Khaleej Times - City Times
Pitch for cinema’s past with The Film Foundation
While Martin Scorsese and Thelma Schoonmaker were holed up in an apartment cutting Raging Bull — an intense process that would have consumed the thoughts of most filmmakers — Scorsese told his editor to take a break. He had a movie he needed to show her.
Scorsese was by then already a passionate fan of the films of Michael Powell and Emeric Pressburger, the British filmmaking duo known as the Archers. He considered Technicolor films like The Red Shoes, The Life and Death of Colonel Blimp and A Matter of Life and Death to be masterpieces. But he had held off watching their 1945 black-and-white Scottish romance,
I Know Where I’m Going! fearing it might be “a lighter picture.” Something about that title. And besides, just how many masterworks could Powell and Pressburger have made?
Yet Scorsese was coaxed into screening it with his friend Jay Cocks the night before shooting began on
“I couldn’t have been more wrong,” Scorsese recalled. “It was funny, it was exciting, it was truly mystical and it was deeply stirring. I’ve seen I Know Where I’m Going! many times since then — so many times, in fact, that I’ve almost lost count — and I’m always moved and always surprised every time, and I’m held in suspense right up to those amazing final moments.”
Scorsese and the film restoration nonprofit he founded, the Film Foundation, have launched a new virtual theater, the Film Foundation Restoration Screening Room. Every month, for one night only, films that have been restored by the Film Foundation will be presented in free online screenings accompanied by discussions from Scorsese and other filmmakers. The screening room begins, naturally, with the restoration of I Know Where I’m Going!
Since it was released in the waning days of World War II, I Know Where I’m Going! has played a unique role in the hearts of moviegoers. It’s a movie that tends to be shared moviegoer to moviegoer, like a cherished gift or family treasure. It’s a buried gem that anyone who’s ever seen it wants to tell everyone about. “You have to see this one” is how most conversations about I Know Where I’m Going! begin.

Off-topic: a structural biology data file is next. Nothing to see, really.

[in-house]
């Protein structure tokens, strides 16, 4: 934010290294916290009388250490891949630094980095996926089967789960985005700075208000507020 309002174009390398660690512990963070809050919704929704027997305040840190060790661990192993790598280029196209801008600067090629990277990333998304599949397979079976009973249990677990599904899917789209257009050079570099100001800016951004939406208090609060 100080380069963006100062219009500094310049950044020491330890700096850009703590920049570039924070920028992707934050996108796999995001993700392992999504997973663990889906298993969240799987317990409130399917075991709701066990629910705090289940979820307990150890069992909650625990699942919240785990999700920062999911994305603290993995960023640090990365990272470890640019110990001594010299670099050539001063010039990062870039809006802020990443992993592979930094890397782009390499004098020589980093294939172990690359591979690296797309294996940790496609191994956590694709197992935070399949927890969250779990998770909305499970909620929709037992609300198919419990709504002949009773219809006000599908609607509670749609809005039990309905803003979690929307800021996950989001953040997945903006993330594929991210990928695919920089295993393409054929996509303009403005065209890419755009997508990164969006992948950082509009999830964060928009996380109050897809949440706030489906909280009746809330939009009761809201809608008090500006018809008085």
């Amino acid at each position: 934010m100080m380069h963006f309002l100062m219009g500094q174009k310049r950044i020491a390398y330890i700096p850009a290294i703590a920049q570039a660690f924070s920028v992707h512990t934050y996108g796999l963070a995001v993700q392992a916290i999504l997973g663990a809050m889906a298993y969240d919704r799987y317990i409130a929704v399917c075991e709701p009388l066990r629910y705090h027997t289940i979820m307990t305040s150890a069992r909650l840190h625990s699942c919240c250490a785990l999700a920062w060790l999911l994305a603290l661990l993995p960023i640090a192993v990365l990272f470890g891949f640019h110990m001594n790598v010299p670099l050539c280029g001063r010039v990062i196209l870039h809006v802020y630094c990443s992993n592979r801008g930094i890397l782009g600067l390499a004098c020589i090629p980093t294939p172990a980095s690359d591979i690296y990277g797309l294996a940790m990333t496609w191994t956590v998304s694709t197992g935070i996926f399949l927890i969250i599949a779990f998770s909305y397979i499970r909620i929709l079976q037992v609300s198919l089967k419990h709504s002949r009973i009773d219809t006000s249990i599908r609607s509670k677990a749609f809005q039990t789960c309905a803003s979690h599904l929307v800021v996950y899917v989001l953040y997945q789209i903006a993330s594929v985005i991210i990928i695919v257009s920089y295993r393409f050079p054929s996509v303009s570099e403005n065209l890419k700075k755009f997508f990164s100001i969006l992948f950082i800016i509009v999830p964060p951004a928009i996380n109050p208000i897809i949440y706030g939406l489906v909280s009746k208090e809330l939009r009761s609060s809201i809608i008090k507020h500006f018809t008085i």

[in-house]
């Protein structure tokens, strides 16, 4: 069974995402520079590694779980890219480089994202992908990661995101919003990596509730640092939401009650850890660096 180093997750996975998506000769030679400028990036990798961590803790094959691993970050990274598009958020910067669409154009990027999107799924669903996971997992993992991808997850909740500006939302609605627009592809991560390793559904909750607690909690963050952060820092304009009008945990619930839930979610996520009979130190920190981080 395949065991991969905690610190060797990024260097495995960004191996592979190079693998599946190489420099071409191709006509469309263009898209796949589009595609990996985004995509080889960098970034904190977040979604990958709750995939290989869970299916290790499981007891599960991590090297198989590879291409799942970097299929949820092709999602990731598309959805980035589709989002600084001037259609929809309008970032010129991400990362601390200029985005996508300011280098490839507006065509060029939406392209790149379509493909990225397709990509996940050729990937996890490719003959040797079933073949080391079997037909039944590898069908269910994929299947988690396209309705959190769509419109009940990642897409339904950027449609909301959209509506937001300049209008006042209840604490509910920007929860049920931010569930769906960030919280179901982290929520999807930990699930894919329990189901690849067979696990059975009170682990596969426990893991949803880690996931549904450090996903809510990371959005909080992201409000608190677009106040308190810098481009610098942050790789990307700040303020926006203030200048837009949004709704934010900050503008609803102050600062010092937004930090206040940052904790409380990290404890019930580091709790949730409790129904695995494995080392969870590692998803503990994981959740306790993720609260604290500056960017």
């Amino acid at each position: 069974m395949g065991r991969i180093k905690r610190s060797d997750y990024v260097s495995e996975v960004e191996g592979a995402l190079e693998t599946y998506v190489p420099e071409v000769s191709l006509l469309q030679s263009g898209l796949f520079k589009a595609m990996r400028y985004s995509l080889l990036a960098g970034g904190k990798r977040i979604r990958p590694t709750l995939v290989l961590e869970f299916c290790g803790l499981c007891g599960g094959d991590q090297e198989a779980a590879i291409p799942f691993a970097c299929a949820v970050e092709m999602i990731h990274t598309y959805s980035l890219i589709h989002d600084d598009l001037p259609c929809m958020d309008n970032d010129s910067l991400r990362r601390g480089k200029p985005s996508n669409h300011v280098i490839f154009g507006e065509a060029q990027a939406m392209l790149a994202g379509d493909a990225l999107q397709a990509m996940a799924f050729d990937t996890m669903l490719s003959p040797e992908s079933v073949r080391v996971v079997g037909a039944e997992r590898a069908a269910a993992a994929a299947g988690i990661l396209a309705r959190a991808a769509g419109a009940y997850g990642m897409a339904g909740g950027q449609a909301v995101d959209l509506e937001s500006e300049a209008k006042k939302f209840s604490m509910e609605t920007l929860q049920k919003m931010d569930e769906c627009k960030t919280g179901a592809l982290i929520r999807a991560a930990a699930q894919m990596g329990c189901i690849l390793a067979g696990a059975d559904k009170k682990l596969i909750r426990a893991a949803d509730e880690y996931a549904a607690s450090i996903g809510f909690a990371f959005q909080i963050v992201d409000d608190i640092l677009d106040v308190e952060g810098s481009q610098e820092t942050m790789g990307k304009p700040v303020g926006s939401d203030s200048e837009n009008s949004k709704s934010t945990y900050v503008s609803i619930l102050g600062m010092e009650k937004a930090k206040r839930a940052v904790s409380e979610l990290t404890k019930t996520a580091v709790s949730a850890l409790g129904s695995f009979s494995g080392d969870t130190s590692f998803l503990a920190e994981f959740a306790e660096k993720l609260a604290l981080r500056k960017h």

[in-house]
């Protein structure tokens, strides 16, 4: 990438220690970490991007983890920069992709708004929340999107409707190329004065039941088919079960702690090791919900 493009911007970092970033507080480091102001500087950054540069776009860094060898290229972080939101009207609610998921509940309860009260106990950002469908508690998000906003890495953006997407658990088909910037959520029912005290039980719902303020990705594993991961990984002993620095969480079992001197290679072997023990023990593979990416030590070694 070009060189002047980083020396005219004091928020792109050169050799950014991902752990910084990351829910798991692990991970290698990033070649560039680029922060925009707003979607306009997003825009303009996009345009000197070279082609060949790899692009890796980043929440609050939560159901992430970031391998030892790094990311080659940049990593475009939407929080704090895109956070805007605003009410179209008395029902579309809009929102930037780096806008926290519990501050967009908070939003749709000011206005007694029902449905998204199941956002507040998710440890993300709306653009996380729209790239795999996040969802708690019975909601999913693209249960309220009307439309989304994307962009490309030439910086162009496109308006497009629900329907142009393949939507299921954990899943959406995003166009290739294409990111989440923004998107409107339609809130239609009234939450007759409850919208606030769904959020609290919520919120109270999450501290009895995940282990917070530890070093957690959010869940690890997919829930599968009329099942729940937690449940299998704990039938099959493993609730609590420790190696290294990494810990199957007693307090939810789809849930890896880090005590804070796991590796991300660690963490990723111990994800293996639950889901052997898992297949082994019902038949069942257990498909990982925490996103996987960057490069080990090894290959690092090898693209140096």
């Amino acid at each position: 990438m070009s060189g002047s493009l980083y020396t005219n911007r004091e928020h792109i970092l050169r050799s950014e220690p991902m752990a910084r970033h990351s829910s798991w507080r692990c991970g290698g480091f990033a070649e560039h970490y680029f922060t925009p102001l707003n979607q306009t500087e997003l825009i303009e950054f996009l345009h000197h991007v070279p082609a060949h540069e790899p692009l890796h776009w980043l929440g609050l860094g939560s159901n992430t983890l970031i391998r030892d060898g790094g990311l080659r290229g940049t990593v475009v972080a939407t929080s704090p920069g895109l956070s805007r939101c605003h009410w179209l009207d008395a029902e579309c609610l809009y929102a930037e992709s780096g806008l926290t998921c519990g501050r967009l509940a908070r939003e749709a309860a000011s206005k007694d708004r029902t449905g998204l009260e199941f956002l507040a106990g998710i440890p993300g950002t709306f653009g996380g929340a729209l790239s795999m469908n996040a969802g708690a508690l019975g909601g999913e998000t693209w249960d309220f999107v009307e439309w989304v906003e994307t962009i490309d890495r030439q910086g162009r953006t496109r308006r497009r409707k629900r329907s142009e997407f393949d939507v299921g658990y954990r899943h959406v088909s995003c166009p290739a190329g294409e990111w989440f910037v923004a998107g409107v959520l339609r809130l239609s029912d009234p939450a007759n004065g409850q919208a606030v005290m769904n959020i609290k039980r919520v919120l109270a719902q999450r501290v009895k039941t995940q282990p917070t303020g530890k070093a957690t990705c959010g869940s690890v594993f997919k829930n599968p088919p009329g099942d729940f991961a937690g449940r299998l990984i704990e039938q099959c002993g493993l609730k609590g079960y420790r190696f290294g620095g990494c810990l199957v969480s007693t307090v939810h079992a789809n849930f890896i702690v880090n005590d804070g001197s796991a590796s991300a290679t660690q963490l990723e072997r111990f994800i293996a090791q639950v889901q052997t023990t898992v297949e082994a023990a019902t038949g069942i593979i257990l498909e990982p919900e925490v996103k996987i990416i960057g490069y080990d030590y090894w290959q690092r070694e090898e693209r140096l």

Shortly after seeing I Know Where I’m Going, Powell visited Scorsese, who encouraged Schoonmaker to come along to dinner. They hit it off and by 1984 were married. Powell died in 1990; Pressburger in 1988. Ever since, Schoonmaker and Scorsese’s have dedicated themselves — when they’re not making films (they’re currently finishing the edit on Killers of the Flower Moon, an expansive crime film for Apple about the 1920s murders in Oklahoma’s Osage Nation )— to restoring Powell and Pressburger’s movies. Scorsese recently signed on to narrate a documentary on their films. For years, Schoonmaker has been combing through Powell’s diaries with the hope of publishing them.
“I inherited that,” says Schoonmaker, Scorsese’s celebrated longtime editor. “Michael, when he died, left a little furnace burning inside of me. What keeps me going is loving and trying to get other people to love his work.”
How much can come from loving an old movie? For Schoonmaker, the answer is almost everything. Scorsese’s passion for the Archers’ movies inspired Schoonmaker’s own, and in turn led to the love of her life.
“It was Marty’s passion for film history that made this all happen,” she says, chuckling.
The Film Foundation, which collaborated with the British Film Institute on the I Know Where I’m Going restoration, has restored more than 925 films, preserving wide swaths of film history and picking up the slack of many of today’s film studios, who have showed less interest in preserving cinema’s past than keeping pipelines of new “content” flowing.
“At this point, they’re not film companies anymore, but vast media conglomerates. For them, old movies are one small item in a wide array of properties and activities,” says Scorsese.
“The people who run them are several generations from the very question of cinema: the word is meaningful only as a marketing term. Their interest is not in making good films, but in making their shareholders richer. So, no, restoring a Howard Hawks picture is not high on their list of priorities. The idea that it should be, for reasons that have nothing to do with profits and losses, is not even entertained. In this atmosphere, the idea of art has no place. It throws a wrench in the works.” AP